The Great Balancing Act
In 2010 Playdead hit the xbla scene hard with their first release Limbo. The studio was among the first influx of independent developers that would lead to the tidal wave of indie games that would follow for the coming years. Limbo had a very striking look, using contrasting blacks and whites to generate a look that can be described as silhouette-esque, which drew people in. The game itself was rather simple, you jump, grab, and move to solve puzzles while avoiding various one hit kills. At the time it was incredible, there was not yet the overabundance of indie platformers that there are now.
Almost six years later Playdead released Inside. In essence, it's extremely similar to Limbo. You jump, run, and grab your way through puzzles for example. However, it is evident where those six years went for the small Danish developer. The most obvious difference from limbo is insides art style. It has this almost painterly look, I would even describe it as a recreation of watercolor through digital means. Things have this softness to them but the contrast between colors, backgrounds, and characters is simply enjoyable to see. It has the same muted color scheme that half-life 2 had in that some areas look drab while still remaining interesting while other areas seem to utilize light and shadow to great effect.
Inside's strongest component is probably the way that each moment is extremely hand crafted while still feeling like the player has control. Where did those six years go? I suppose most of them went here; in the design itself. Moments like walking through the trees, hearing a dog bark, and then running for your life only to barely escape the jaws of defeat by jumping off a cliff are numerous in Inside. There are numerous chase scenes in inside and almost all have a deliberate tension that causes you to feel as if you've only just made it. One wrong step in the direction and the moment might not be as impactful, Either because you feel you had no real effect on the moment, or you feel no tension because you were able to almost skip the threat entirely. Inside carefully balances the scripted moment and player freedom in order to generate the feelings that Playdead intended. Direction is extremely hard in games (good old ludonarrative dissonance) because players usual have a lot of say in what goes on. Take too much of that choice away and you start to lose what makes a game a game. Inside handles this masterfully.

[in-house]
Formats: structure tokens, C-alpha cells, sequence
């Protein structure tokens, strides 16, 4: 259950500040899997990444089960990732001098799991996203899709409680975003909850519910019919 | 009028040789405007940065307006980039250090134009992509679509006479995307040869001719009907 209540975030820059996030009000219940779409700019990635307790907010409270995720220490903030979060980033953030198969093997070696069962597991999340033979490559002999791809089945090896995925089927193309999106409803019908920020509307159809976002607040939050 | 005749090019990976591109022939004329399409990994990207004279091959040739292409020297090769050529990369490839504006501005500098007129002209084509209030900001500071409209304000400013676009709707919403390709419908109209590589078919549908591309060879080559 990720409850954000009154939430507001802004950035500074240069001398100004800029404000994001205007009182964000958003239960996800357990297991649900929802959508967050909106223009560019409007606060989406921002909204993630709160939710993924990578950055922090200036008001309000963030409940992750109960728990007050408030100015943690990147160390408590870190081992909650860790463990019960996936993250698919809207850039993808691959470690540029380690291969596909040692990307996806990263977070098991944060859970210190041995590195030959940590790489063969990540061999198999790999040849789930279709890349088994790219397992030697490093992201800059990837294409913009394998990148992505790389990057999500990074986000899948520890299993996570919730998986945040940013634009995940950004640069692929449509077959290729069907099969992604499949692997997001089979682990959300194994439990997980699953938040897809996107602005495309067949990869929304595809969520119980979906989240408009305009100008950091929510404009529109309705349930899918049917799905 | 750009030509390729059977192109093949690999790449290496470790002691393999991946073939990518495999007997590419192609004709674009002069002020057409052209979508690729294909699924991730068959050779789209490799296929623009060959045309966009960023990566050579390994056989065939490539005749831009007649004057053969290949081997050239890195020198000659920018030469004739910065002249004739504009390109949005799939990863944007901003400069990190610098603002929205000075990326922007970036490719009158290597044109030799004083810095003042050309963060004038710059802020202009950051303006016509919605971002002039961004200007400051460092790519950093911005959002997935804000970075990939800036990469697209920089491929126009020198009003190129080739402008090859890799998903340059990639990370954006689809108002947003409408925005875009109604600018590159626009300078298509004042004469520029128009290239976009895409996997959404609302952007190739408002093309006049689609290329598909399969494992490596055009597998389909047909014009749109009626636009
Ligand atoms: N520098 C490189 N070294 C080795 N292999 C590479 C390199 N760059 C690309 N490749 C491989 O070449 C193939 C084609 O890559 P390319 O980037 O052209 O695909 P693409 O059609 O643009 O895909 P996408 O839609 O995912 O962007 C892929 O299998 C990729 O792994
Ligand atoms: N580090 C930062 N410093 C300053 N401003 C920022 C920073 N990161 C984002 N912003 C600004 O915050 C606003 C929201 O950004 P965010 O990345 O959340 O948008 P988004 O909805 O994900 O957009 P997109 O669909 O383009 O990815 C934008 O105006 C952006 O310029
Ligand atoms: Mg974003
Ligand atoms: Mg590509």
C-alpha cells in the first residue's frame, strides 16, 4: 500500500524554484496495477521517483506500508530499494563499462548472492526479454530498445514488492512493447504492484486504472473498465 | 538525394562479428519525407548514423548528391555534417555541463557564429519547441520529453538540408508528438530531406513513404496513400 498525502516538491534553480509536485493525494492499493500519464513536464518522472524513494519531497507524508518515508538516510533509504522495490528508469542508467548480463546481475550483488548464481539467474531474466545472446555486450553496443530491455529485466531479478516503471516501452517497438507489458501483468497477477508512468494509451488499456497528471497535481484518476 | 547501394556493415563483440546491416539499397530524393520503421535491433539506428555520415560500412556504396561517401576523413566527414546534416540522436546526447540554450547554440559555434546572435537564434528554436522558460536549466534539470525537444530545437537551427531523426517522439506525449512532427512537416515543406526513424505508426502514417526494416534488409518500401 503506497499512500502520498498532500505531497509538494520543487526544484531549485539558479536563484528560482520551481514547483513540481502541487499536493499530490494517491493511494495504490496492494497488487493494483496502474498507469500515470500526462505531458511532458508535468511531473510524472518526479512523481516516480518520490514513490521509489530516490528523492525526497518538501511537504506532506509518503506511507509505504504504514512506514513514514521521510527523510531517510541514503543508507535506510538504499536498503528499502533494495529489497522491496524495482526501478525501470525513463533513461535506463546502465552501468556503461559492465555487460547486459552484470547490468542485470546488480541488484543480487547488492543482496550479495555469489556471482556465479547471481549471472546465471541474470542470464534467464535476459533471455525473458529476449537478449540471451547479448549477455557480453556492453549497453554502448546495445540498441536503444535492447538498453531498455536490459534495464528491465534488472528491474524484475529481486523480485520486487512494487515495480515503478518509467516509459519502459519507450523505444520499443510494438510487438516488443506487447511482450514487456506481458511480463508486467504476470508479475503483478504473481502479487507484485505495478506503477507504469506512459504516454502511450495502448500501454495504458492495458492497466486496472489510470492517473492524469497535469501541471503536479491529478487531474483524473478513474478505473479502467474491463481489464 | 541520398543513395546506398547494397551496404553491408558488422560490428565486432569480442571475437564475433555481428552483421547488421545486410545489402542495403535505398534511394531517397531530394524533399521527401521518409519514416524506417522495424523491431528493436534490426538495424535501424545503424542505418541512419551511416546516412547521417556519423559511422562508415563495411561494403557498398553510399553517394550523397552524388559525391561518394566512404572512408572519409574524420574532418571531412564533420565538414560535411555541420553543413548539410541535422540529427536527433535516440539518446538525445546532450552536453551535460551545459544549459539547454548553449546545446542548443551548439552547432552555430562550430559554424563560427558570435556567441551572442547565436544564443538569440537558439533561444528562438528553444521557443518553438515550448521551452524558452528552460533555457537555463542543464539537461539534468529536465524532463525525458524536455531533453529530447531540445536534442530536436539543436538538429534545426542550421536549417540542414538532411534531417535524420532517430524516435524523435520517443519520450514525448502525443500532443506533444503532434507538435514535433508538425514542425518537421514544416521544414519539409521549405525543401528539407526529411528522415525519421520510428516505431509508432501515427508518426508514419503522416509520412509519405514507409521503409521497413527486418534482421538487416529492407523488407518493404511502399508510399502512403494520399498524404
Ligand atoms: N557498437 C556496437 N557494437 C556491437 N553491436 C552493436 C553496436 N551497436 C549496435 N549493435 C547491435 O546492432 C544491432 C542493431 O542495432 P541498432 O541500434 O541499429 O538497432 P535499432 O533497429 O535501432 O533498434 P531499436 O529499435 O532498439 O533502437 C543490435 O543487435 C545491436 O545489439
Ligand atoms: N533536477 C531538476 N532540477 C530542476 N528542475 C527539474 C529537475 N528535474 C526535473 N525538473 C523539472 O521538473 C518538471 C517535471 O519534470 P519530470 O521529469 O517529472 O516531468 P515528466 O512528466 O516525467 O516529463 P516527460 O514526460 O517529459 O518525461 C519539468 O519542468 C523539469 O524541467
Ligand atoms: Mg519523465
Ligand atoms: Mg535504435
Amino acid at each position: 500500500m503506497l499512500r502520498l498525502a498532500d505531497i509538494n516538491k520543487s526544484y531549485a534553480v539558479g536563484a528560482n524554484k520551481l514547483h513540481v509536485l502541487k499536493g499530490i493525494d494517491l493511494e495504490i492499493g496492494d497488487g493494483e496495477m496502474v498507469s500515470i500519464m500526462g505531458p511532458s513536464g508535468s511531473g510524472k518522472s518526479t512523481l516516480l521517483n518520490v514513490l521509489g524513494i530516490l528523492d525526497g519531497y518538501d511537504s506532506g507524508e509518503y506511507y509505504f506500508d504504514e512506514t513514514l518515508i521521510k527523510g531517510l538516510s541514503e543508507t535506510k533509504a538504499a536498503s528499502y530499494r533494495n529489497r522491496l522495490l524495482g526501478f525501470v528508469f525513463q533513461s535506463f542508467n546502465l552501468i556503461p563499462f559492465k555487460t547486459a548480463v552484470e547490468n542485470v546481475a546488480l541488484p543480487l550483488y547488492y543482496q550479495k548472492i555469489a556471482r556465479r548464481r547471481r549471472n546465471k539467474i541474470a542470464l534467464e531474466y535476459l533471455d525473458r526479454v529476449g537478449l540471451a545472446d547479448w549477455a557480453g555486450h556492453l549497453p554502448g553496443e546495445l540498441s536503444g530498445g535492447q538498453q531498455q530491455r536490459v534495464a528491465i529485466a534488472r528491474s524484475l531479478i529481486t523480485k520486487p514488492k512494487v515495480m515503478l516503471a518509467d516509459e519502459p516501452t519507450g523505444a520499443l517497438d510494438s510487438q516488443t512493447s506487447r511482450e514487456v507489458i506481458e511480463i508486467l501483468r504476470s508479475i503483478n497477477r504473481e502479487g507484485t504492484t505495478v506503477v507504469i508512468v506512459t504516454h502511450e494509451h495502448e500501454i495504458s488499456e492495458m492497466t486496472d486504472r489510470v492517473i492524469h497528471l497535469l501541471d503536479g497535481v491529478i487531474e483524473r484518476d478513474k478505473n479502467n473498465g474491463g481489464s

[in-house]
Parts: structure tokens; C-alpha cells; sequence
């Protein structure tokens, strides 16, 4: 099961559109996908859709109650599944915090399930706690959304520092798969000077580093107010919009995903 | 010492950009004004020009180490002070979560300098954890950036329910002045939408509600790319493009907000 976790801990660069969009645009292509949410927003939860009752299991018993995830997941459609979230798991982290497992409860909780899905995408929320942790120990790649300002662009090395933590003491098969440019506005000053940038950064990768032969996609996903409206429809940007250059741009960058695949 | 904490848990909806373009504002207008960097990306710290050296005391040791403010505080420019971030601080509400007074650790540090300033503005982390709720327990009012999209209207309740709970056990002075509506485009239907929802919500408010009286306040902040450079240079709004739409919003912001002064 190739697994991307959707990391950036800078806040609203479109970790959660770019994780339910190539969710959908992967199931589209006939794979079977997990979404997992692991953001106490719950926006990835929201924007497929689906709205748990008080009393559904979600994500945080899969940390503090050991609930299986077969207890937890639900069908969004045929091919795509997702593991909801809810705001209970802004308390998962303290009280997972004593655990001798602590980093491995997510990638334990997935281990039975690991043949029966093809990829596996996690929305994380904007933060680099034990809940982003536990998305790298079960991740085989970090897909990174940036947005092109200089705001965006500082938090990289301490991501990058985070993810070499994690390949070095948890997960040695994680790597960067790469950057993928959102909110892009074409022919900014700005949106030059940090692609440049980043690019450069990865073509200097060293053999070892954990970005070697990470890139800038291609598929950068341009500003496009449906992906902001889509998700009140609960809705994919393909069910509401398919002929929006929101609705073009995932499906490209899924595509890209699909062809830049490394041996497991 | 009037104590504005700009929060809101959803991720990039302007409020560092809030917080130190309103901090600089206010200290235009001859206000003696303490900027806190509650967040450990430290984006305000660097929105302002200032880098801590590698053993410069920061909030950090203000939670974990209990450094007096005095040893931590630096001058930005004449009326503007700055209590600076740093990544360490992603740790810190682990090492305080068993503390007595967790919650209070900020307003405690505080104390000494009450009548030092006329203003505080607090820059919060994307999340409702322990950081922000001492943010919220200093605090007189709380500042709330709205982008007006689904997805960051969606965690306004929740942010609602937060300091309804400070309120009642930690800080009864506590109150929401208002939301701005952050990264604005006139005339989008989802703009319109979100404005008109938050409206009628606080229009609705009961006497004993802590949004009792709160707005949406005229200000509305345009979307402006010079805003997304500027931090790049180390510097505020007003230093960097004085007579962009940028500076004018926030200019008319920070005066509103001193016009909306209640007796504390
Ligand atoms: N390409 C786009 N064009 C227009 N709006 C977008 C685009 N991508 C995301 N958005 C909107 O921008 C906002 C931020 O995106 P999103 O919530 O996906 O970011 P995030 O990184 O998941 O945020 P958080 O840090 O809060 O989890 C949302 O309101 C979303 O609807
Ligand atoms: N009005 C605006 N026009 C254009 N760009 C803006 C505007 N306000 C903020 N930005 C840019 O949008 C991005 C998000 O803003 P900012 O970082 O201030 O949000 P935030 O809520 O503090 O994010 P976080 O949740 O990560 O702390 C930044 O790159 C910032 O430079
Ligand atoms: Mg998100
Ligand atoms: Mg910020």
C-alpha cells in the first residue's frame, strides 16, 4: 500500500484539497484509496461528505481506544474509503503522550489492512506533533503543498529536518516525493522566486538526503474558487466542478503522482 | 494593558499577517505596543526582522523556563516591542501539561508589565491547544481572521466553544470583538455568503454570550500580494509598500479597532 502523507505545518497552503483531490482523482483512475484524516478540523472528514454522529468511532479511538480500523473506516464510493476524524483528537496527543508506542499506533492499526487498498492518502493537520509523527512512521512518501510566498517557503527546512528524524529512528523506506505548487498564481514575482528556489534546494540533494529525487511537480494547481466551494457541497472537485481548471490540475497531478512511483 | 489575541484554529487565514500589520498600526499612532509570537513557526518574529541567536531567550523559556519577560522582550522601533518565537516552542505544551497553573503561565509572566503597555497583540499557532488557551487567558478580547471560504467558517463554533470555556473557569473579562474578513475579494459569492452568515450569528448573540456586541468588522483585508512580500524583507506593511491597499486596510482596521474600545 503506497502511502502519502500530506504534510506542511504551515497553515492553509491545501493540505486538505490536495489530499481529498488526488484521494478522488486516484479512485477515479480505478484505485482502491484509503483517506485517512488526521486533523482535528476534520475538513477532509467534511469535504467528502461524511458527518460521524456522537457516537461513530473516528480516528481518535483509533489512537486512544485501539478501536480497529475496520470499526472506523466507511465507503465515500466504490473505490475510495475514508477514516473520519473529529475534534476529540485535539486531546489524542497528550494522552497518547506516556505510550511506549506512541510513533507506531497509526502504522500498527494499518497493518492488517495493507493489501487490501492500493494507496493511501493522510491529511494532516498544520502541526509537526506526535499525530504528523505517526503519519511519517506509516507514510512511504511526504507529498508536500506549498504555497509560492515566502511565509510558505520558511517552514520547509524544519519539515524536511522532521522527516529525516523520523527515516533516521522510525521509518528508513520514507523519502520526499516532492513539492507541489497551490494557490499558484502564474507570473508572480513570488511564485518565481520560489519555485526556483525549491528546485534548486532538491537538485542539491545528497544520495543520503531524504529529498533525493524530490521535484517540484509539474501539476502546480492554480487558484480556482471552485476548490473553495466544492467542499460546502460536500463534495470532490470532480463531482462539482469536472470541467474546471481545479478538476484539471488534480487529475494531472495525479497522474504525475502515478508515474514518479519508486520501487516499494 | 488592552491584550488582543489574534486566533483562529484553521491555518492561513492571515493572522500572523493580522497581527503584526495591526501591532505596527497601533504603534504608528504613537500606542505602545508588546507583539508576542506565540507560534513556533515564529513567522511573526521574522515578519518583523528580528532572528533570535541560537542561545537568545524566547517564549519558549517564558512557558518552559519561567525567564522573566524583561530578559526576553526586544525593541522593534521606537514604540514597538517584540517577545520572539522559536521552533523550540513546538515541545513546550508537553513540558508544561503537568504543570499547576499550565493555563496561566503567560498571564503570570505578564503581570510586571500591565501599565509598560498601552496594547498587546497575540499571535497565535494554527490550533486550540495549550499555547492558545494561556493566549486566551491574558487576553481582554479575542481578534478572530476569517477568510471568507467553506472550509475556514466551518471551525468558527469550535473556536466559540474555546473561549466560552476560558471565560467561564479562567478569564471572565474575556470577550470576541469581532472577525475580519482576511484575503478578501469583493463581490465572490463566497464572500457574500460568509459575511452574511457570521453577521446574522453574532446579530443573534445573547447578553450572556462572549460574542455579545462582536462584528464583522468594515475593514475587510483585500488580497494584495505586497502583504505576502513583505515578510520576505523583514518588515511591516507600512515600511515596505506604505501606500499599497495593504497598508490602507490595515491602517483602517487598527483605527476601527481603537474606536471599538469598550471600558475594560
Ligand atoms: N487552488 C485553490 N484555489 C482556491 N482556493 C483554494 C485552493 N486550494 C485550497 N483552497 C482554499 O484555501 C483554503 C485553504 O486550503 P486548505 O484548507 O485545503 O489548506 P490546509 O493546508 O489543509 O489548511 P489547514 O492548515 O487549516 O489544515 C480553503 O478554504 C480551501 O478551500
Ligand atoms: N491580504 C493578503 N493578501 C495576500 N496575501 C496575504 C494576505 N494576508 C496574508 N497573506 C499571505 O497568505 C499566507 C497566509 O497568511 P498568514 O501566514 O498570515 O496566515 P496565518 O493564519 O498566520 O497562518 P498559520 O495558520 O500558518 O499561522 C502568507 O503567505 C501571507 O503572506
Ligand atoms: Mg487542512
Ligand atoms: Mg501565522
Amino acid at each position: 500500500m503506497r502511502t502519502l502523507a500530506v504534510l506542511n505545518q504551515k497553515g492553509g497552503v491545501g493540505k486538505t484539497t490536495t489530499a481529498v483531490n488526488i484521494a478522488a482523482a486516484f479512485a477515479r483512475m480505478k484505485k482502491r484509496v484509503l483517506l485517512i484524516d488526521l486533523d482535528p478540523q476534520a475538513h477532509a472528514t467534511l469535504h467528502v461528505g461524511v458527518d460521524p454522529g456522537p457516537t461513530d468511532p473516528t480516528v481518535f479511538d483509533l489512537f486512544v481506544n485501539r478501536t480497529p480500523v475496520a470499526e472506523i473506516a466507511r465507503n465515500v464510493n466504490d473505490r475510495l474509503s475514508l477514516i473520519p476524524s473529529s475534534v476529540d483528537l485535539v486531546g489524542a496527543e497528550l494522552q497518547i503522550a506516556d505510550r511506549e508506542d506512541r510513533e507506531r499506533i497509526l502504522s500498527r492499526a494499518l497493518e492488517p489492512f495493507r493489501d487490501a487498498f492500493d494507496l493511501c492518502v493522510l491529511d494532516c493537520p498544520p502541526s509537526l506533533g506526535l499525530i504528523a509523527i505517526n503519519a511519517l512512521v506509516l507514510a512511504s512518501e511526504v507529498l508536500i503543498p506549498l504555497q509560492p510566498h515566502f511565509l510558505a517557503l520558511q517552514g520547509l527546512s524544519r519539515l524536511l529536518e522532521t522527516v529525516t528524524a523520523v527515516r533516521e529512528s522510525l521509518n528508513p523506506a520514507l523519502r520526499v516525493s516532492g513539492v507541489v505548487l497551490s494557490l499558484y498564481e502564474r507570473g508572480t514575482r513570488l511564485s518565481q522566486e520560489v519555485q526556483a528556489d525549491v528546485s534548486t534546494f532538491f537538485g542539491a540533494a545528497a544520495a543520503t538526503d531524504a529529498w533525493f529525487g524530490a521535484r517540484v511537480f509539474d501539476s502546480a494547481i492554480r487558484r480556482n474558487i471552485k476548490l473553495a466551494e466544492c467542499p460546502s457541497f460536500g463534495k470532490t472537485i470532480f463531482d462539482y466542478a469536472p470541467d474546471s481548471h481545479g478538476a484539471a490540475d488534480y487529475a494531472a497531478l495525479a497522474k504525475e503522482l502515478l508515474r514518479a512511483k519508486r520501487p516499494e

The gameplay and puzzles in Inside are fairly enjoyable. There are no hair-pullers, no metapuzzles, and no rules to learn. Pull a box, or stand on a switch. Inside’s puzzles are simple, but they serve their purpose. The game is short enough so they don’t feel like busy work and long enough to have its effect, tell its story. Platforming is fairly minimal but does appear from time to time.
But the thing that makes Inside really special are the moments. Insides story is not directly told, similar to Playdead’s breakout hit, but players are allowed to interpret what they will, with what they are presented. Anytime you reach a new area, everything feels new, nothing feels repeated, even in the gameplay. You’re constantly marching right to experience something fresh, tantalizing, and beautiful. Inside is disturbing in portions, but those moments still have this exciting feel that leads one to become more interested. The finale of Inside alone, warrants its existence. Strong, sudden, fast, and memorable, the finale utilizes those first few hours of Inside to create one of the best sequences in a game yet.
Inside is a game that knows exactly what it is. It doesn’t try to be shorter or longer than it needs to be. It isn’t unsure of whether there should be more puzzles or more semi-scripted moments. It doesn’t question its intentions. Its moments all have a reason to exist, something to say. Inside is a game that knows exactly what it is: Marvelous.